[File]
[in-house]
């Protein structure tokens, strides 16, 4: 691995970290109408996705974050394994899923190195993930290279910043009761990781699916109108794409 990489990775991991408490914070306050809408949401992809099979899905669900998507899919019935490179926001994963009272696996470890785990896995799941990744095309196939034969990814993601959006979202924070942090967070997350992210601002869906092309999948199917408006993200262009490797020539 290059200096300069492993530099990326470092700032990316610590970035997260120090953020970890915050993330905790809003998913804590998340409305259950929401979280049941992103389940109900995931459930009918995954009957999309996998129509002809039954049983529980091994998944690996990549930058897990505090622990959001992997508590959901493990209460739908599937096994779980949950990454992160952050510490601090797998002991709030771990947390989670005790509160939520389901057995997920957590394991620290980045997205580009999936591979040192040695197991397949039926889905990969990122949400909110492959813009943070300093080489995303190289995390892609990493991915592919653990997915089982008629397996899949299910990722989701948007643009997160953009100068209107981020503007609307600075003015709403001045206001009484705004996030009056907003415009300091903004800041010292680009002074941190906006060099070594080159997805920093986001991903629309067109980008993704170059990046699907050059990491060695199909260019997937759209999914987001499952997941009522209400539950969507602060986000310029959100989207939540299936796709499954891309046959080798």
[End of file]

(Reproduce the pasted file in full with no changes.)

[in-house]
């Protein structure tokens, strides 16, 4: 691995970290109408996705974050394994899923190195993930290279910043009761990781699916109108794409 990489990775991991408490914070306050809408949401992809099979899905669900998507899919019935490179926001994963009272696996470890785990896995799941990744095309196939034969990814993601959006979202924070942090967070997350992210601002869906092309999948199917408006993200262009490797020539 290059200096300069492993530099990326470092700032990316610590970035997260120090953020970890915050993330905790809003998913804590998340409305259950929401979280049941992103389940109900995931459930009918995954009957999309996998129509002809039954049983529980091994998944690996990549930058897990505090622990959001992997508590959901493990209460739908599937096994779980949950990454992160952050510490601090797998002991709030771990947390989670005790509160939520389901057995997920957590394991620290980045997205580009999936591979040192040695197991397949039926889905990969990122949400909110492959813009943070300093080489995303190289995390892609990493991915592919653990997915089982008629397996899949299910990722989701948007643009997160953009100068209107981020503007609307600075003015709403001045206001009484705004996030009056907003415009300091903004800041010292680009002074941190906006060099070594080159997805920093986001991903629309067109980008993704170059990046699907050059990491060695199909260019997937759209999914987001499952997941009522209400539950969507602060986000310029959100989207939540299936796709499954891309046959080798």